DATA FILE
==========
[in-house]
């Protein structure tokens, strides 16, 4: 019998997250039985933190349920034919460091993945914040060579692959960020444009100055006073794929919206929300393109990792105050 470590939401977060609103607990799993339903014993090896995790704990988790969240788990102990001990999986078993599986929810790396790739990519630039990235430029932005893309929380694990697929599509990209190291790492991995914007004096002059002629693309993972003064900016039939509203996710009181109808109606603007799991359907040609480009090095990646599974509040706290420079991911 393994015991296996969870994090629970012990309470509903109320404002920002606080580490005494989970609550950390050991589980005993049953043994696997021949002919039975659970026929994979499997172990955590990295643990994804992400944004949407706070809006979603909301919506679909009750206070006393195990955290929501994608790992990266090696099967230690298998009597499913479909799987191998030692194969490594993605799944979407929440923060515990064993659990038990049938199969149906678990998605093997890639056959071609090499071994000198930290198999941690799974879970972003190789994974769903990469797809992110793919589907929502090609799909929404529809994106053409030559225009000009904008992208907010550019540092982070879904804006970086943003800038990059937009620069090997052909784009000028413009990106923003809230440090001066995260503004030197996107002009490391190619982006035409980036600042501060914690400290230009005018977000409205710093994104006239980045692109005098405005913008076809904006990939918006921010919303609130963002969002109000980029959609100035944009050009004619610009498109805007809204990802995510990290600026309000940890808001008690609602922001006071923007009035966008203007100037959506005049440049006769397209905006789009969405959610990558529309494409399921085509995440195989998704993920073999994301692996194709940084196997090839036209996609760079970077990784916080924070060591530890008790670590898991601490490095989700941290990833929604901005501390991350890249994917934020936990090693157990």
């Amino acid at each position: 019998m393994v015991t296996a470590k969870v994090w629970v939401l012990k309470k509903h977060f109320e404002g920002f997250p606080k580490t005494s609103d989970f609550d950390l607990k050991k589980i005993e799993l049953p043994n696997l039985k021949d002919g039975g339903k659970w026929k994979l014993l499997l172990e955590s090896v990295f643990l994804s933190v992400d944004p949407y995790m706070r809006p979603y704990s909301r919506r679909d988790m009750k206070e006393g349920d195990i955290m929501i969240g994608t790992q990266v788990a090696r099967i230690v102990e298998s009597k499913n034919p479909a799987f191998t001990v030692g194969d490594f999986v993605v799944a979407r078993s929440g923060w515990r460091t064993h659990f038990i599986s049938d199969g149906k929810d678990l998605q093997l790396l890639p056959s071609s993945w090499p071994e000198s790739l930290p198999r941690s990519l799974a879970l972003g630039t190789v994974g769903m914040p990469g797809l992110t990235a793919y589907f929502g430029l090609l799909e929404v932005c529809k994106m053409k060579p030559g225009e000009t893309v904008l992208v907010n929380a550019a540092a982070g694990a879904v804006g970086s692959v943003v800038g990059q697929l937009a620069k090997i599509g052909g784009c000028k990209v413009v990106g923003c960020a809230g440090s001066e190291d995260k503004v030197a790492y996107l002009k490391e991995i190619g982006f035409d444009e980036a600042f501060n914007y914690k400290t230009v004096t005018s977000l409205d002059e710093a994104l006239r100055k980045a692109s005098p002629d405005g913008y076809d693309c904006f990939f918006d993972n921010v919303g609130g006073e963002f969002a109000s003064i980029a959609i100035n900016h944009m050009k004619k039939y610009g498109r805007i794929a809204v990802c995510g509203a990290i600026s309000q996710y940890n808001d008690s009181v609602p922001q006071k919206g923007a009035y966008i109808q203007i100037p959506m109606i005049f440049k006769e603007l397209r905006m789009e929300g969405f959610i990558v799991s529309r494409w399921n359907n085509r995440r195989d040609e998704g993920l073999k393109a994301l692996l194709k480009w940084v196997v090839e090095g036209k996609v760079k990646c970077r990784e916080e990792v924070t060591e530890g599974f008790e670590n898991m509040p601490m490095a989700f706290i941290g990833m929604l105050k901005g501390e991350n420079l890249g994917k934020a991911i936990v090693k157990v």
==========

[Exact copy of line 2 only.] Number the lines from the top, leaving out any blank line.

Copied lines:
């Protein structure tokens, strides 16, 4: 019998997250039985933190349920034919460091993945914040060579692959960020444009100055006073794929919206929300393109990792105050 470590939401977060609103607990799993339903014993090896995790704990988790969240788990102990001990999986078993599986929810790396790739990519630039990235430029932005893309929380694990697929599509990209190291790492991995914007004096002059002629693309993972003064900016039939509203996710009181109808109606603007799991359907040609480009090095990646599974509040706290420079991911 393994015991296996969870994090629970012990309470509903109320404002920002606080580490005494989970609550950390050991589980005993049953043994696997021949002919039975659970026929994979499997172990955590990295643990994804992400944004949407706070809006979603909301919506679909009750206070006393195990955290929501994608790992990266090696099967230690298998009597499913479909799987191998030692194969490594993605799944979407929440923060515990064993659990038990049938199969149906678990998605093997890639056959071609090499071994000198930290198999941690799974879970972003190789994974769903990469797809992110793919589907929502090609799909929404529809994106053409030559225009000009904008992208907010550019540092982070879904804006970086943003800038990059937009620069090997052909784009000028413009990106923003809230440090001066995260503004030197996107002009490391190619982006035409980036600042501060914690400290230009005018977000409205710093994104006239980045692109005098405005913008076809904006990939918006921010919303609130963002969002109000980029959609100035944009050009004619610009498109805007809204990802995510990290600026309000940890808001008690609602922001006071923007009035966008203007100037959506005049440049006769397209905006789009969405959610990558529309494409399921085509995440195989998704993920073999994301692996194709940084196997090839036209996609760079970077990784916080924070060591530890008790670590898991601490490095989700941290990833929604901005501390991350890249994917934020936990090693157990």